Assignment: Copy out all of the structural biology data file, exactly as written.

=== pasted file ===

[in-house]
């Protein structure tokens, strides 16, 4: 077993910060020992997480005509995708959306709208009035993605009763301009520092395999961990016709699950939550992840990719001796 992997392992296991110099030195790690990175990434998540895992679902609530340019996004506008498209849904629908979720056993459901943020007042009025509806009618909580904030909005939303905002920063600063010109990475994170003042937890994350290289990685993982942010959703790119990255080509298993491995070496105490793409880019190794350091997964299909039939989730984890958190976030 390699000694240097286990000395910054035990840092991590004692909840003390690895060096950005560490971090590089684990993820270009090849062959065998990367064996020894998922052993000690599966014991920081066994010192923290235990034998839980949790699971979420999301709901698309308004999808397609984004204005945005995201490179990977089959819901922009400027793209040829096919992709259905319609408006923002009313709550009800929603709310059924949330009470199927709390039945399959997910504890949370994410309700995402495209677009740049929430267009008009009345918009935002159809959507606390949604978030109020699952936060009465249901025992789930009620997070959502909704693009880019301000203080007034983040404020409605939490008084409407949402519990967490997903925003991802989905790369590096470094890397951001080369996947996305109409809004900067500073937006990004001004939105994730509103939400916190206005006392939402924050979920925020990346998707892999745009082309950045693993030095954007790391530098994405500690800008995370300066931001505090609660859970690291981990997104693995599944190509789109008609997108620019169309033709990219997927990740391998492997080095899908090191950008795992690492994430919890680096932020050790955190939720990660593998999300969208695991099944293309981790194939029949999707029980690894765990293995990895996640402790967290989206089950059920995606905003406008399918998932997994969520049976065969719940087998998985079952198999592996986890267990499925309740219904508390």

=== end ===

[in-house]
């Protein structure tokens, strides 16, 4: 077993910060020992997480005509995708959306709208009035993605009763301009520092395999961990016709699950939550992840990719001796 992997392992296991110099030195790690990175990434998540895992679902609530340019996004506008498209849904629908979720056993459901943020007042009025509806009618909580904030909005939303905002920063600063010109990475994170003042937890994350290289990685993982942010959703790119990255080509298993491995070496105490793409880019190794350091997964299909039939989730984890958190976030 390699000694240097286990000395910054035990840092991590004692909840003390690895060096950005560490971090590089684990993820270009090849062959065998990367064996020894998922052993000690599966014991920081066994010192923290235990034998839980949790699971979420999301709901698309308004999808397609984004204005945005995201490179990977089959819901922009400027793209040829096919992709259905319609408006923002009313709550009800929603709310059924949330009470199927709390039945399959997910504890949370994410309700995402495209677009740049929430267009008009009345918009935002159809959507606390949604978030109020699952936060009465249901025992789930009620997070959502909704693009880019301000203080007034983040404020409605939490008084409407949402519990967490997903925003991802989905790369590096470094890397951001080369996947996305109409809004900067500073937006990004001004939105994730509103939400916190206005006392939402924050979920925020990346998707892999745009082309950045693993030095954007790391530098994405500690800008995370300066931001505090609660859970690291981990997104693995599944190509789109008609997108620019169309033709990219997927990740391998492997080095899908090191950008795992690492994430919890680096932020050790955190939720990660593998999300969208695991099944293309981790194939029949999707029980690894765990293995990895996640402790967290989206089950059920995606905003406008399918998932997994969520049976065969719940087998998985079952198999592996986890267990499925309740219904508390």